Stanford women graduated 16 seniors after last year's DI college final, and so when the new squad assembled in fall 2012, they had many holes to fill. They put their collective head down, put in the work, and banged out another perfect league season. They warmed up for the post-season against Women’s Premier League champion Berkeley All Blues, played a couple of women’s clubs during spring break in Hawaii, and prepared to host one of four regional sites for the women’s DI and DII college championships.
On home turf, Stanford kicked off the playoffs with a Round of 16 match against New Mexico, which won a Pacific Mountain Conference play-in seed.
“We played pretty well,” Stanford coach Matt Sherman said. “But we struggled with our discipline in the first half, gave up a lot of unnecessary penalties that put us under some pressure. Coupled with the fact that we weren’t playing field position well, we struggled to get going.
“The refereeing was really good and fair, but we just failed to adjust,” Sherman added. “All the credit to New Mexico. They’re a good team, played us hard, and did a good job of turning the ball.”
The first half ended 14-5 to Stanford, thanks to tries from Darcey Pancoast and Michelle Teo, and one of Aly Gleason’s four conversions. But it wasn’t the smooth Stanford rugby to which one is accustomed. The second half saw the Cardinal play a better mental game, better discipline and fewer penalties, and consequently, the majority of the second half was contested in New Mexico’s end.
Sasha Herbst De Cortina had a fantastic second 40, touching down three of Stanford’s six second-half tries. Jamie Lawrence, Caitlin Breen and Sara Maurer also dotted down, while Gleason tacked on three conversions. Stanford won 48-10.
“I was really proud of the team for staying composed, this being our first single-elimination game,” Sherman said. “They continued through a bit of a struggle patch, but stuck to the game plan and improved as the game went on.”
Meanwhile, Texas A&M made a thrilling comeback against California, winning 39-37 to advance to the Elite 8 against Stanford. The Cardinal remained focused on improving the trouble areas that marked the first half against New Mexico, but they also had a unique area of concern.
“In preparing for A&M, we talked about their outside center [Bonnie Richardson],” Sherman said. “She’s a tremendous player – I have to imagine the best player in collegiate rugby. I guess that’s not fair since I haven’t seen everyone, but she’s electric, a complete player in all aspects. I think she scored six tries against Cal, so we made a few adjustments to try and mollify the type of ball that she would get. We did a pretty good job of it. Michelle Teo really stepped up and defended well against a good player – although she still got through us a couple of times.”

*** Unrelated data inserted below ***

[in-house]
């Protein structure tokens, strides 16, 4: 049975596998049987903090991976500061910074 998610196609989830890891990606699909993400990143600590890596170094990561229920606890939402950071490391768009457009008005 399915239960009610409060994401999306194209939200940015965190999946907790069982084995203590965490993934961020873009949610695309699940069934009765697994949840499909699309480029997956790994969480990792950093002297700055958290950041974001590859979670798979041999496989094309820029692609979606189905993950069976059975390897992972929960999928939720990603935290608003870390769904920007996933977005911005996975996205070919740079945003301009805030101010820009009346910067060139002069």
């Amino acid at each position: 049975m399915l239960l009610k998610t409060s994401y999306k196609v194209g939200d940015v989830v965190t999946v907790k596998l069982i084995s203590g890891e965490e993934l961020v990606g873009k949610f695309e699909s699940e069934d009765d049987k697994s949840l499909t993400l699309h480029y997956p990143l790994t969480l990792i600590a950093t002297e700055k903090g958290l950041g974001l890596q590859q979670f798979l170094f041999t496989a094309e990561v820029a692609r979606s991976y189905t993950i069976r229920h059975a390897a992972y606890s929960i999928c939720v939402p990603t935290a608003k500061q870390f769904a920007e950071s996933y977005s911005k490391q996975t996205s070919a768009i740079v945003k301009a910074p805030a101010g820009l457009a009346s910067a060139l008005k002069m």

Three times, actually.
A&M didn’t bring anything new to the table in terms of style of play, but adjusting to one standout player was something Stanford hadn’t done before.
“She tested us in a way that we haven’t seen,” Sherman said. “She’s phenomenal, and every time she touched the ball, we had to be on our A game. We stepped up in some ways and adjusted in the second half, but even then, she could break us down. It was a new challenge to play such a good player.”
But Stanford was the more complete team and pulled out a 67-22 win. Tries came out of Gleason (2), Herbst De Cortina (3), Shola Oyedele (2), Hillary Streeter, Maxine Fonua, Smriti Sridhar and Maurer. Gleason (5) and Lawrence took care of the extras.
“We were fortunate,” Sherman said. “Texas A&M had a great year, are a great team, but I think they had to expend a lot of energy in their victory over Cal [on Saturday].
“We haven’t had a superstar player,” Sherman struggled to name a standout on the weekend, “and I consider that one of our biggest strengths. Everyone stepped up this weekend, especially today. We’re a relatively young group, but they’ve worked hard and have come a long way. This was our best performance as a team this year.”
Stanford returns to the final four, where they’ll see Norwich in fewer than three weeks.
“We’ve seen Norwich twice,” Sherman said, “at the DII championships [held at Stanford last year] and at the 7s championship in December. I was nothing short of impressed. They were organized as a group, adventurous in the way they play, and had the skill to back it up. They were disciplined in their roles, and switched on and engaged. A very complete team both times I’ve seen them.”
Stanford has a healthy respect for their next opponent, but they’ll focus the next two weeks on getting past the Cadets and back to that national final, where they’ll see the winner of Penn State v Navy.